Question: Laurel hedge that does not grow
I am kindly requesting information regarding this problem: the laurel plants that I have placed to make a hedge in my garden have not registered any significant growth for a year in this part even though they sprouted during the summer.
I thank you for your precious advice.
Answer: Laurel hedge not growing
It is likely that the problem of your plants is related to the type of soil in which they are located. Now how do you know the laurel plants (probably in your case)
it is lauro cerasus) they are very vigorous and require little care. There are two main problems. The first is that the leaves are almost every year attacked by fungal diseases (bad white in the head) so they must be treated with fungicides (also as a preventive measure). The second is that they are very vigorous plants, so that within a relatively short time (5-10 years) they tend to lose their leaves in the part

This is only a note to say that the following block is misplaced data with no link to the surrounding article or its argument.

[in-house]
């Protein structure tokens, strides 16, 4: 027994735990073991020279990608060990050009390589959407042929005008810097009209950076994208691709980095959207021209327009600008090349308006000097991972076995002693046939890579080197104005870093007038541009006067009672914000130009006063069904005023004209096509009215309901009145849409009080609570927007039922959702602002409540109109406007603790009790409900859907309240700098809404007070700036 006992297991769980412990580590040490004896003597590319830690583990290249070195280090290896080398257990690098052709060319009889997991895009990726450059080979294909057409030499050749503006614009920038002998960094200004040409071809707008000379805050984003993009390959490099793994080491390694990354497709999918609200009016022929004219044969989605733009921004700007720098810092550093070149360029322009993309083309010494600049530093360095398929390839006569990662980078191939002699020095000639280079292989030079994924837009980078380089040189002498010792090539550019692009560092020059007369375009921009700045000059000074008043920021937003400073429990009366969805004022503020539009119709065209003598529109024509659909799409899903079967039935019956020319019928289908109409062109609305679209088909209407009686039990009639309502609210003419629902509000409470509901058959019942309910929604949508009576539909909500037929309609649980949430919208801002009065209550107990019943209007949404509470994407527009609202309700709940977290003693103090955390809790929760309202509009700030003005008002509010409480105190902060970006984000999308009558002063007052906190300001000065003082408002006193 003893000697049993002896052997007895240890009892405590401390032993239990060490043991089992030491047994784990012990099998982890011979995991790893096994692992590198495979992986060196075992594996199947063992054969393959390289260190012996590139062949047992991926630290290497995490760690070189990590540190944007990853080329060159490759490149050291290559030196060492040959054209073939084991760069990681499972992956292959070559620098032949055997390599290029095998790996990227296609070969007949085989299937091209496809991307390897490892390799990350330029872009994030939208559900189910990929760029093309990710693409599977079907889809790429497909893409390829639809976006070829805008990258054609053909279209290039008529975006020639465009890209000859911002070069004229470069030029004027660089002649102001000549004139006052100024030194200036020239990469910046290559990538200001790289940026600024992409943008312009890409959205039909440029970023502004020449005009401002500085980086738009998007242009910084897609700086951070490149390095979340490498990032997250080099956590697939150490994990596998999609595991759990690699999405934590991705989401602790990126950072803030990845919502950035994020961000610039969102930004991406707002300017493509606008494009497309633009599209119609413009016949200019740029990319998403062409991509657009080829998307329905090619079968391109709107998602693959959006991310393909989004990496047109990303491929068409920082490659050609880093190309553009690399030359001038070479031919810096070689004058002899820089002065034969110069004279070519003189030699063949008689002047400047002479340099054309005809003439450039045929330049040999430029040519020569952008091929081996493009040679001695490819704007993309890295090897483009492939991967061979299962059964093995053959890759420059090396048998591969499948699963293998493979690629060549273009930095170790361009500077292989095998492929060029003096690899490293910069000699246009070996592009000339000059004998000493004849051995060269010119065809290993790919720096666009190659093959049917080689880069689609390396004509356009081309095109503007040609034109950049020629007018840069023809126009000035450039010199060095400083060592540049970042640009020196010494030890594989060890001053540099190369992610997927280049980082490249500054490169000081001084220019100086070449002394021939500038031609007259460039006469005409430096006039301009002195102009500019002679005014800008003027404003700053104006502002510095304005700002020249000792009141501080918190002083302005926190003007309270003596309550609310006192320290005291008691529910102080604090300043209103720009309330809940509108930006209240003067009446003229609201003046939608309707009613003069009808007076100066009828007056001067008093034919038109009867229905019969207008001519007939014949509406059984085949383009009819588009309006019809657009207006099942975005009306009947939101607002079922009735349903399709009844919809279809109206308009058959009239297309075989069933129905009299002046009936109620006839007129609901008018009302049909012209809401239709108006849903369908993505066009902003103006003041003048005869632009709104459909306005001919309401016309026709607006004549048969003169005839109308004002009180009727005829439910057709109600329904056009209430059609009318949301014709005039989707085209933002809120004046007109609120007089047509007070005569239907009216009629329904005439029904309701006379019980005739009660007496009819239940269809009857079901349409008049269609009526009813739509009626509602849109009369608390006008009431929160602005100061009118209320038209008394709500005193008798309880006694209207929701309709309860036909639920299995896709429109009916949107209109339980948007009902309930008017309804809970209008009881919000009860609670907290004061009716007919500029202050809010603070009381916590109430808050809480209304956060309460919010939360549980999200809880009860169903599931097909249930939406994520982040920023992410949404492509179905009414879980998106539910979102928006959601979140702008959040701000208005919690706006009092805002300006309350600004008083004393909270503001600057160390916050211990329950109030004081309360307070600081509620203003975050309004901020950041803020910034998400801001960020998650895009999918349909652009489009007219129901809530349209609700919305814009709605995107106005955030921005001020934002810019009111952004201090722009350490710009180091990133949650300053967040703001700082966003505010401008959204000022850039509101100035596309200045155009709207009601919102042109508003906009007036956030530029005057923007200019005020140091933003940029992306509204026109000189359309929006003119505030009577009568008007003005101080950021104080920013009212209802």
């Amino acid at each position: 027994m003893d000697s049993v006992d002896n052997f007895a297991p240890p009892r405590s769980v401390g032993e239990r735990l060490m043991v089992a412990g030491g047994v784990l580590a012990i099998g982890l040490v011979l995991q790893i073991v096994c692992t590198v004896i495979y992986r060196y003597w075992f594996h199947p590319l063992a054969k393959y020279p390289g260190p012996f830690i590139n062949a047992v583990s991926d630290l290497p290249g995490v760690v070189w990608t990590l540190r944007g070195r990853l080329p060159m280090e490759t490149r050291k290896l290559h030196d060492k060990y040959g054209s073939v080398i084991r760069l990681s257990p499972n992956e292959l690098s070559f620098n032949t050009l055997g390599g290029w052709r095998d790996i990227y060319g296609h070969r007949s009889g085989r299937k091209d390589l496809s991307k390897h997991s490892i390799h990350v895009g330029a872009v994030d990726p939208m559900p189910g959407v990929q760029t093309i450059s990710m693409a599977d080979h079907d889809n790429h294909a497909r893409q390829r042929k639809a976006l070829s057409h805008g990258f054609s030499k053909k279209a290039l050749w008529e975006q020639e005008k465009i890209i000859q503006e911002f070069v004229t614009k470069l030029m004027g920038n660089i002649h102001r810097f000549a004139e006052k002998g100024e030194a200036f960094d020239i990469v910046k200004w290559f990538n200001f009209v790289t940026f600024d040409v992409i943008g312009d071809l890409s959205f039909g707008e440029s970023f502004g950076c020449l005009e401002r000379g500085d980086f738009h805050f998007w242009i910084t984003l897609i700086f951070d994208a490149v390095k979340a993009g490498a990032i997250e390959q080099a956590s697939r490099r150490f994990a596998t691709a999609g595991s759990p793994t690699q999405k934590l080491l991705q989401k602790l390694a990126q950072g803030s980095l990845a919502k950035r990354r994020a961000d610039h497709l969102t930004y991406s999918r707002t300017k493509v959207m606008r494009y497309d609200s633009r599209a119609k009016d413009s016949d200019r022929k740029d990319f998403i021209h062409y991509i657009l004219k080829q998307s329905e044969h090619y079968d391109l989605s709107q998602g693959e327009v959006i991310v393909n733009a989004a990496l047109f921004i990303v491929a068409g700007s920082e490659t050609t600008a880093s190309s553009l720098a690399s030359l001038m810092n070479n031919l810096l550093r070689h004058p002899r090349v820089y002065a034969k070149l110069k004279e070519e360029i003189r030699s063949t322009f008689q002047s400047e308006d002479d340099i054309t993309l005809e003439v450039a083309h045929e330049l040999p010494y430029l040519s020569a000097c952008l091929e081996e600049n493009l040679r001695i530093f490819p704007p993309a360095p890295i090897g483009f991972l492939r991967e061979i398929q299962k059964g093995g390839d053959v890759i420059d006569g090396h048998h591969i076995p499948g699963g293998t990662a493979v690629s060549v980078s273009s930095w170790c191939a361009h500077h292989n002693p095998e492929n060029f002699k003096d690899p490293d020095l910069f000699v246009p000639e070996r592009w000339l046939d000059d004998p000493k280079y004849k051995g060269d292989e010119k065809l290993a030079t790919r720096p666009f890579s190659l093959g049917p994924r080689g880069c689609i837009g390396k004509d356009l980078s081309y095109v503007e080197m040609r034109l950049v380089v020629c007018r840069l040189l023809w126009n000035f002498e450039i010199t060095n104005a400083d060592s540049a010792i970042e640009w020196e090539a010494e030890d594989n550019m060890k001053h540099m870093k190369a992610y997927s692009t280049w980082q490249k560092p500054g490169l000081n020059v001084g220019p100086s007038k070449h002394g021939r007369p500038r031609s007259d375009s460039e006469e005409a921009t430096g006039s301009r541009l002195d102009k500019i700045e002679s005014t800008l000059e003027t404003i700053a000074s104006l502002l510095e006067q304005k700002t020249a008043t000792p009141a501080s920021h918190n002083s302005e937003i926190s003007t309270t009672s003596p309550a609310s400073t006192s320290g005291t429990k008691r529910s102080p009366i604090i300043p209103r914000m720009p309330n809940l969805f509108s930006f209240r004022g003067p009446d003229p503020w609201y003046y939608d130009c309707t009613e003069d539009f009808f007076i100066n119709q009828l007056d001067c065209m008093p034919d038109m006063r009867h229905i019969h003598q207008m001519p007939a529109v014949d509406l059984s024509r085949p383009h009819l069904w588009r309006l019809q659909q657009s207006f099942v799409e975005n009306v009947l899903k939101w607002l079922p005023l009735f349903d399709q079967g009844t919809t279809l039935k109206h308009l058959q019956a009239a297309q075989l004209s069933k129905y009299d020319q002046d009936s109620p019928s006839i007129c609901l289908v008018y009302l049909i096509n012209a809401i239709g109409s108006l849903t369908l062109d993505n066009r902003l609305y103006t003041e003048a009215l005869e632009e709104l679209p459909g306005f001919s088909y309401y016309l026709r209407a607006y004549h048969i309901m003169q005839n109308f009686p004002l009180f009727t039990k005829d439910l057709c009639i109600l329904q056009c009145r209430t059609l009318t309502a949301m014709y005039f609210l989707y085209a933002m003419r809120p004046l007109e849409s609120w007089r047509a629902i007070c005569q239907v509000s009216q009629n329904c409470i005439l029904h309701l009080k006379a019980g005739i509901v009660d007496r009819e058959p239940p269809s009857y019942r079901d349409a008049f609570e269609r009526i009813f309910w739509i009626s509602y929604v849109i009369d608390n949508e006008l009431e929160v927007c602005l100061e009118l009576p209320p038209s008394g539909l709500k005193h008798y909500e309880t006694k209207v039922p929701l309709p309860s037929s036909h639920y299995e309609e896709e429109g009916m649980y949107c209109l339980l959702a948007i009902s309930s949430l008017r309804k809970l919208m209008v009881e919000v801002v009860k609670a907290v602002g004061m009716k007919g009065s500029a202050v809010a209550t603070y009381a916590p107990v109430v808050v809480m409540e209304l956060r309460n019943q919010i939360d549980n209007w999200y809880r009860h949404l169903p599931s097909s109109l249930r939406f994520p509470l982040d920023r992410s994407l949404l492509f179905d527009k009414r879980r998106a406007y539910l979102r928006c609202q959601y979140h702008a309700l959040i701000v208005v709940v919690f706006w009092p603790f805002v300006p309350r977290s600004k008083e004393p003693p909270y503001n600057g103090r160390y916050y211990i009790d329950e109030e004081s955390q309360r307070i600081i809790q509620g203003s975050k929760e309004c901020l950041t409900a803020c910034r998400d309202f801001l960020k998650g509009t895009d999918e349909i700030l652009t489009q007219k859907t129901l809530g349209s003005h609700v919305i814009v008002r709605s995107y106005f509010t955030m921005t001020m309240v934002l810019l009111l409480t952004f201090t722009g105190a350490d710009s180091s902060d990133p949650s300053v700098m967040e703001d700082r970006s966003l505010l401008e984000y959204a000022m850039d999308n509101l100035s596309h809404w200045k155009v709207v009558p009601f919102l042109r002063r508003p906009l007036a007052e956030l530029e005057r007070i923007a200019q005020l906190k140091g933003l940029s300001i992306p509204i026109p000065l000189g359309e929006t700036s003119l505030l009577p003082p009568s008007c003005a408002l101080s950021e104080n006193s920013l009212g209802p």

lower trunk. In your case, however, plants do not seem to give great results. If the plants have been planted recently, they may not yet have them
rooted well. It may also be that it is a particularly poor terrain and that it is
therefore there is not enough organic substance. Finally, they may not be sufficiently watered. If on the other hand the soil is not sufficiently drained and the waterings have been frequent it is possible that the plants have been attacked by root rot.
I would tend to exclude, instead, attacks on the roots by parasites.
I therefore believe that plants should give good results with good nitrogen fertilization (not too much!) And adequate watering.
Unfortunately they are not able to give you more precise indications, not having much information. Do not hesitate to contact us again, if you wish, perhaps adding some other details that can help us.
The Lauroceraso hedge
The lauroceraso is one of the most appreciated shrubs for the creation of formal and informal hedges. It is in fact a medium rustic essence, vigorous and resistant to adversity, very tolerant of pruning. Its persistent leaves are large, of a beautiful glossy dark green: ideal for creating backgrounds or barriers, ornamental in every season of the year.